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Home Port of Seward, Alaska


Return to Isla San Francisco

This photogenic island's beautiful western bay graces more Baja photos than any location on the peninsula. When we visited, twice last leg, it was barren other than the sea-mist-fed plants that predominate most of the year. After Hurricane Paul's rainy passage, though, the desert was abloom! Interestingly, the salt pans from which we had harvested luscious sea salt had all been filled with fresh water and were but dirt ponds of salty water, a nursery for vicious and tenacious biting flies.

Disappointed Conni gazes at the ex-salt pans. I had even dragged a heavy hammer to remove some salt for gifts. Sorry folks, but it's Morton's for you.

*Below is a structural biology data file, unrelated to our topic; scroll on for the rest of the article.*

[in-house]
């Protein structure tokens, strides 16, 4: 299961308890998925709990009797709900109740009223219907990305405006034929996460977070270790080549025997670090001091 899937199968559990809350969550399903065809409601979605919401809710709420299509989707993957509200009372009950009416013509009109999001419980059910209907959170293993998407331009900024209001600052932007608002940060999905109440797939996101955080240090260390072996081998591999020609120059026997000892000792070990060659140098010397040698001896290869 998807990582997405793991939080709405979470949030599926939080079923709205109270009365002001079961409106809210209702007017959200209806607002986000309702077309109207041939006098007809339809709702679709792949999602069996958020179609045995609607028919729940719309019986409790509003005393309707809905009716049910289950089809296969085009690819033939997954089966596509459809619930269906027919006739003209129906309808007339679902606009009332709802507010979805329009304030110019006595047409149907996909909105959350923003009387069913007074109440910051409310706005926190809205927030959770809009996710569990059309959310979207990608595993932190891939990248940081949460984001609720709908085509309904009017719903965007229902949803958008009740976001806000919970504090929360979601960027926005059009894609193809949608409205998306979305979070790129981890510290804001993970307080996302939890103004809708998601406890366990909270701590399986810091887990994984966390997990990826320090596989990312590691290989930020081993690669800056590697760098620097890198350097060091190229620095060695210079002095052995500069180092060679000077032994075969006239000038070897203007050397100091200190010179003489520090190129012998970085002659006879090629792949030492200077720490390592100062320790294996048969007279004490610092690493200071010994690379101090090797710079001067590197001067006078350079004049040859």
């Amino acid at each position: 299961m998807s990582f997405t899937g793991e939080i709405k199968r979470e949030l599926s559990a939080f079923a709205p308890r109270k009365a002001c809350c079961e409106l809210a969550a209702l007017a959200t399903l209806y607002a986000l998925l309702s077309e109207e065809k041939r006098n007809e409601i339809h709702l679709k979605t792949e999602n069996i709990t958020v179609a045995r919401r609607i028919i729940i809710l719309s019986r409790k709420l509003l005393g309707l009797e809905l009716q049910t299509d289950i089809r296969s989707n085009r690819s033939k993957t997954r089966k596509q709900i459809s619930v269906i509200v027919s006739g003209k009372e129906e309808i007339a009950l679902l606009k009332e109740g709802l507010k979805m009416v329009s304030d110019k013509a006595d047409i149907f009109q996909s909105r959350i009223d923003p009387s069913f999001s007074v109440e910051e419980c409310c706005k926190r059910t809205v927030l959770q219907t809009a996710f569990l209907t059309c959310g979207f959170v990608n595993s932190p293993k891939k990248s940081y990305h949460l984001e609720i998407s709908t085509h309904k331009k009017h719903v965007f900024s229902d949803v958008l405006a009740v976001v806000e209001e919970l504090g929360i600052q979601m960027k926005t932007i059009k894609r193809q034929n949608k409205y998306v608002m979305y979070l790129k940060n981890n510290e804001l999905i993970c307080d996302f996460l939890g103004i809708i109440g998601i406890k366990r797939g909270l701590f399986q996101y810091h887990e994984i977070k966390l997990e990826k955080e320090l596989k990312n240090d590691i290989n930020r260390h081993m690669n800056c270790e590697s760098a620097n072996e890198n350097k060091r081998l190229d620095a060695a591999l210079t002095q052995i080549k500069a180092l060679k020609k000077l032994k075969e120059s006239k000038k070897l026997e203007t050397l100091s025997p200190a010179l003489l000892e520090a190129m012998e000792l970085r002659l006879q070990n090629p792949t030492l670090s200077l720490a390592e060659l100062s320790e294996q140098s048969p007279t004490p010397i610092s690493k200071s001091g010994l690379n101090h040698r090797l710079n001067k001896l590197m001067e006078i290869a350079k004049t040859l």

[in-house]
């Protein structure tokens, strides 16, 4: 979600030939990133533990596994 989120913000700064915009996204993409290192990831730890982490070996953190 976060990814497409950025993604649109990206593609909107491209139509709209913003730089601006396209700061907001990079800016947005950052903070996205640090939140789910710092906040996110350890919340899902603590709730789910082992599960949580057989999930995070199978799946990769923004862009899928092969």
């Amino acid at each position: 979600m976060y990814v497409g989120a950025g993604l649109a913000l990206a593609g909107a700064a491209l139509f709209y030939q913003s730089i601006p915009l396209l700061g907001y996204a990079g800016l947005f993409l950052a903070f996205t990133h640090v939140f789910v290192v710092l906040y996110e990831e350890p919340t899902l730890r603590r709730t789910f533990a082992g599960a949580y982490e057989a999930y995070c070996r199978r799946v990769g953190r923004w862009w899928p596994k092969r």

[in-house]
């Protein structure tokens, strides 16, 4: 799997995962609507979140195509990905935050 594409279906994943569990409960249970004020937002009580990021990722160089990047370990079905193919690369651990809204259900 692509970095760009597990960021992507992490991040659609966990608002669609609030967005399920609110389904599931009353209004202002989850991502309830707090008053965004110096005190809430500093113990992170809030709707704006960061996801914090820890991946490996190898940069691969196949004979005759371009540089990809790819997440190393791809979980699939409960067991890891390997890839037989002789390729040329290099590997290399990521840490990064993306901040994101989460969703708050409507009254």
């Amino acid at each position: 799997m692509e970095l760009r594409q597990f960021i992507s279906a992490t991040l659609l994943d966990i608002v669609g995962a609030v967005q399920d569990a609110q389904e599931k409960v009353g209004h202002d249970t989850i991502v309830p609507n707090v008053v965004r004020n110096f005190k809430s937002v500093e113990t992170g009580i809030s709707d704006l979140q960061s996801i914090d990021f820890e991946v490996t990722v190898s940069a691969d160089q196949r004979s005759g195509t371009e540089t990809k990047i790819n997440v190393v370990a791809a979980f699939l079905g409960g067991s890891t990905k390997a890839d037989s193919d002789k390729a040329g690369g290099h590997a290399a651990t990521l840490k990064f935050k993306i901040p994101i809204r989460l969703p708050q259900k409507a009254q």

The now-lush growth on the nearby hills is in such contrast to the same view a few months ago.

A good view of the pans now shows the beginnings of salt crystal formation. The pans are dug to depths below sea level so they spontaneously fill with the Sea's briny water. When that evaporates, the salt remains and grows thicker and thicker.

Desert though this appears, it's radically greener than our last visit.

The beautiful curve of the bay is backed by the green-clad hills.

Lovely Conni strolls back to the beach from the salt pans. The beach is not just sand but coarse grains of tuff and shells.

Lovely Conni walks toward our waiting dinghy for the trip back to Wings.



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